“An old man yesterday morning appealed to Superintendent Jackson of Castle Garden, for assistance to reach, his home in Hungary. His name is Paul Ostrich, 66 years old. He arrived at Castle Garden, he says, on the steamship Pennsylvania last March, with $500 in money, having been told by immigrant agents in Hungary that he would soon become a wealthy man in America. He was a farmer, and finally hired a few acres of ground in Washington Territory, but on account of lack of rain his crops failed, and he lost everything. He then wandered to San Francisco, and, applying to a German society, was furnished with a ticket to Omaha and $3 in money. Letters were given him by railroad agents in San Francisco to those in Omaha, asking them to help him on, but at Omaha all assistance was refused him. Ostrich then started on foot September 17th for New York, inquiring his way as he went along. With the exception of two nights, when he was entertained by German families, he slept either in the fields or barns. He walked the entire distance to New York barefooted and scantily clothed, his food consisting of bread and pork, which he was able to buy with his small pittance, and which lasted him until a few days ago. Sometimes he picked up a few apples. He could not describe the route by which he came, but remembers passing through Chicago. Upon his arrival here, his limbs were swollen and his feet blistered and sore. Dr. Villaniyi gave him food, doctored his wounds and gave him two dollars. The doctor also took him to a clergyman, who gave him a pair of shoes and a supply of clothing, and then directed him to Castle Garden.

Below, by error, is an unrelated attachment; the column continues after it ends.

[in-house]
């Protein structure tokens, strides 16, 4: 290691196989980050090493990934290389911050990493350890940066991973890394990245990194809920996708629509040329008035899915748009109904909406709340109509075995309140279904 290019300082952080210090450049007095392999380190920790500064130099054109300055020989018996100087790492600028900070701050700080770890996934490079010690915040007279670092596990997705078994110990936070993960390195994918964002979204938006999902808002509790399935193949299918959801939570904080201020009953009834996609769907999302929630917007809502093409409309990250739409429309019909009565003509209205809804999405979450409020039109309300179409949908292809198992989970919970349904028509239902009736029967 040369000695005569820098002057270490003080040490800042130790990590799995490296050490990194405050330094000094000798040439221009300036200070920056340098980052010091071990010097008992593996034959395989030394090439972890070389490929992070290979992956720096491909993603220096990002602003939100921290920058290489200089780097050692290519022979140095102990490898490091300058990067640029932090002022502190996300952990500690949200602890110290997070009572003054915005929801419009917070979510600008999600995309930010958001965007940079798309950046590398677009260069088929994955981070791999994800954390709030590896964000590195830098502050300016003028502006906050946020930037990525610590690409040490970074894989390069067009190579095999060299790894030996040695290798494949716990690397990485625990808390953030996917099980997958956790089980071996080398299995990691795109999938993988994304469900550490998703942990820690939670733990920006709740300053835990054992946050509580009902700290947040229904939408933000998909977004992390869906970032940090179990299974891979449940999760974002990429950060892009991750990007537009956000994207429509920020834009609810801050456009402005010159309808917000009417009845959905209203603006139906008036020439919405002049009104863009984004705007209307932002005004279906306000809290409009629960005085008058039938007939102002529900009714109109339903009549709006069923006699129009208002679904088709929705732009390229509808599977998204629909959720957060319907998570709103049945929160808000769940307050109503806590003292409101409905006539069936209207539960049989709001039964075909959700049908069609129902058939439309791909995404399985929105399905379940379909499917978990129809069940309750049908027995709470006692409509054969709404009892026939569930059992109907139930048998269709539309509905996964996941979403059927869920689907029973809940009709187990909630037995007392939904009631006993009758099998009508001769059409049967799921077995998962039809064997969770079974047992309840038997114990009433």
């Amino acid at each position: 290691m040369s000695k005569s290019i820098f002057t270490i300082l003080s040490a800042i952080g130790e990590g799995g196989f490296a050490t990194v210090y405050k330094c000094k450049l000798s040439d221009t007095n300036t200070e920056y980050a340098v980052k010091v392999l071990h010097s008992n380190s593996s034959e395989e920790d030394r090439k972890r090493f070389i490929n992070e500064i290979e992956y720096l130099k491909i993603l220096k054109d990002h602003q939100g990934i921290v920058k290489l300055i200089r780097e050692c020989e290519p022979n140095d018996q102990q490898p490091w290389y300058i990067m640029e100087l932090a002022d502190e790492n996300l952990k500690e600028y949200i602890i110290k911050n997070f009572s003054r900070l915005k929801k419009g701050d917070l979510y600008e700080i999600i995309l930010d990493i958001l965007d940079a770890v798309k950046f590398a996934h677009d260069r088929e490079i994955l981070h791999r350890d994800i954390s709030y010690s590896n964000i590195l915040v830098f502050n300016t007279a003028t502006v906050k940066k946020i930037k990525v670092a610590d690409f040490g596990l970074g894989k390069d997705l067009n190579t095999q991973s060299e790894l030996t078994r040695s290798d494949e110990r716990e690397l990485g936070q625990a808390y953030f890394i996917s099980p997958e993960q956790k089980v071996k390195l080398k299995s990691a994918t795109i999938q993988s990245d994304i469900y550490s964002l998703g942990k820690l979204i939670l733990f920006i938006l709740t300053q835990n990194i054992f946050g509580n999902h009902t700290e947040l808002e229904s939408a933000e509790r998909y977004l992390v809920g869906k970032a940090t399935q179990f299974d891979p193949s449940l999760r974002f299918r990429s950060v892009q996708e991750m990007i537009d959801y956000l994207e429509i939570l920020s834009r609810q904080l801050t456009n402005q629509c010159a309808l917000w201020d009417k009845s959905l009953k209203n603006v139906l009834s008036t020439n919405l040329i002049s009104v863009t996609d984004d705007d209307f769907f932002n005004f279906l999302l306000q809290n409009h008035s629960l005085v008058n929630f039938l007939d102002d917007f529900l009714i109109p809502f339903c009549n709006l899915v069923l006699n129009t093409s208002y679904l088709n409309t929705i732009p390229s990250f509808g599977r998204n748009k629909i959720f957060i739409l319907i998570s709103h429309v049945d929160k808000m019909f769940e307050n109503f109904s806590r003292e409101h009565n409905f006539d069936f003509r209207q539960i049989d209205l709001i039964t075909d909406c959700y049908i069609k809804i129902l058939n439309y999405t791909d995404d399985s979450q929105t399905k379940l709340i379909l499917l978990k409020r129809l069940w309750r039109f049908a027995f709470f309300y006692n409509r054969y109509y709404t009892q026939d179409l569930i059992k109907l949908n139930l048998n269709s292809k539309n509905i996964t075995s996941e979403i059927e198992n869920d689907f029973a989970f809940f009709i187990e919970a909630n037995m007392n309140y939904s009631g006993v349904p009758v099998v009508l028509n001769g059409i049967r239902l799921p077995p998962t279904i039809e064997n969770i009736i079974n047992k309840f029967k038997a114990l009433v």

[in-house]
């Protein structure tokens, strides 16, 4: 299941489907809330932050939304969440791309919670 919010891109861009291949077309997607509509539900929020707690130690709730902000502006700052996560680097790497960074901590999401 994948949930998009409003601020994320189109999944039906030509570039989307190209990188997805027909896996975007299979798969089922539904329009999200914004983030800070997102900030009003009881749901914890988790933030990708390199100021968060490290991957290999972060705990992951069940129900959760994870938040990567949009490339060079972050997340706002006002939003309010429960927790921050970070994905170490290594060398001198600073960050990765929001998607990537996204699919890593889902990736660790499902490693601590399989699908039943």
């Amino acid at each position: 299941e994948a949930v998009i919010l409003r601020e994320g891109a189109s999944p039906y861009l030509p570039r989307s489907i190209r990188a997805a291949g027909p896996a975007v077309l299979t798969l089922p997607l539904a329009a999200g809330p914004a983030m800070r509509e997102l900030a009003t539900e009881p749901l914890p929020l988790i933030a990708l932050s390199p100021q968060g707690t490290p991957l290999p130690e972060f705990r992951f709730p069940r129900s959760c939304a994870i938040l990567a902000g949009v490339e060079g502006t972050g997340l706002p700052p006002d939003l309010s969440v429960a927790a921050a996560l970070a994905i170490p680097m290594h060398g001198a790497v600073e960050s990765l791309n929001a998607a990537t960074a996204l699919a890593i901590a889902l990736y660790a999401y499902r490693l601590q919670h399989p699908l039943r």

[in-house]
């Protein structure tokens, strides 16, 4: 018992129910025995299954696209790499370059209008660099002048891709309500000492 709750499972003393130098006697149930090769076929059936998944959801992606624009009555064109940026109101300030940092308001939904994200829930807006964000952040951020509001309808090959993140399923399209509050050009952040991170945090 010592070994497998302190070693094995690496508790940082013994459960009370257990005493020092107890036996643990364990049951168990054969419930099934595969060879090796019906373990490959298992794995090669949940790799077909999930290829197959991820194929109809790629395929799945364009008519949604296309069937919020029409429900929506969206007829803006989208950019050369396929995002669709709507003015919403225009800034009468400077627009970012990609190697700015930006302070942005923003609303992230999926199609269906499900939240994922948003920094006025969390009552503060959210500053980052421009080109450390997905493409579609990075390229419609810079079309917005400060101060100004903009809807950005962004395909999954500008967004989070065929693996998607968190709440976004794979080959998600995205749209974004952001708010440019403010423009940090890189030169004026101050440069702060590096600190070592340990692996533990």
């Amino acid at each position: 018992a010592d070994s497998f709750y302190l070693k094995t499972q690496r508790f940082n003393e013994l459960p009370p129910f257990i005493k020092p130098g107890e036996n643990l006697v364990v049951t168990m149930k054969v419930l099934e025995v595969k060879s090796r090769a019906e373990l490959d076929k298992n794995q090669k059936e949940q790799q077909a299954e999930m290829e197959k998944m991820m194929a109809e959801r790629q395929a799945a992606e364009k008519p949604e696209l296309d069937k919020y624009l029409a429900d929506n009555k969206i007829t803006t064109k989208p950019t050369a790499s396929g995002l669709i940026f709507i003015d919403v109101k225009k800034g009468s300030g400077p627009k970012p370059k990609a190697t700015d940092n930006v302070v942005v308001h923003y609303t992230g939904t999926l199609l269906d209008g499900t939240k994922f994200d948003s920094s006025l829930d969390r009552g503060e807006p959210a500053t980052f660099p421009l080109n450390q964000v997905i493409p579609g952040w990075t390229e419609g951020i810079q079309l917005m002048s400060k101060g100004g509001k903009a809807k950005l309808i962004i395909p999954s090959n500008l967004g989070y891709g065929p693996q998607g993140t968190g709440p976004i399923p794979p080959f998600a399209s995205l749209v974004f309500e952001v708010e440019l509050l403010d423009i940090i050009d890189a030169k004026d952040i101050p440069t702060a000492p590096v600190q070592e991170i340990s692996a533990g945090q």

H. A Castle Garden Romance, New York Times, October 1, 1878: 8
“A little over five years ago Michael O’Brien left his wife and four children in Tipperary and came to this country to seek his fortune. For a while he corresponded with and sent money to his family. Suddenly both letters and remittances ceased, and they heard nothing more from him until recently, when his wife received information that he had married again. She immediately resolved to seek him out, and on Wednesday last she and the children landed at Castle Garden from the Bothnia. She knew that he had worked at one time in a dyeing factory at Glenwood, NJ, near Fort Lee; so on Friday she took the boat to the latter place in the hope of tracing him. On the boat she met some persons who knew him, and when they heard her story they directed her to the factory where he was still employed. She walked up to where he was working in ignorance which must have been blissful, and quietly tapped him on the back. She says he confessed his fault with many tears and promised reformation, but she is reticent as to whether any arrangement looking towards a happy reunion was arrived at. The Castle-Garden officials are of the opinion that this is so, and that she is trying to shield him from the consequences of his bigamy and the wrath of her rival.”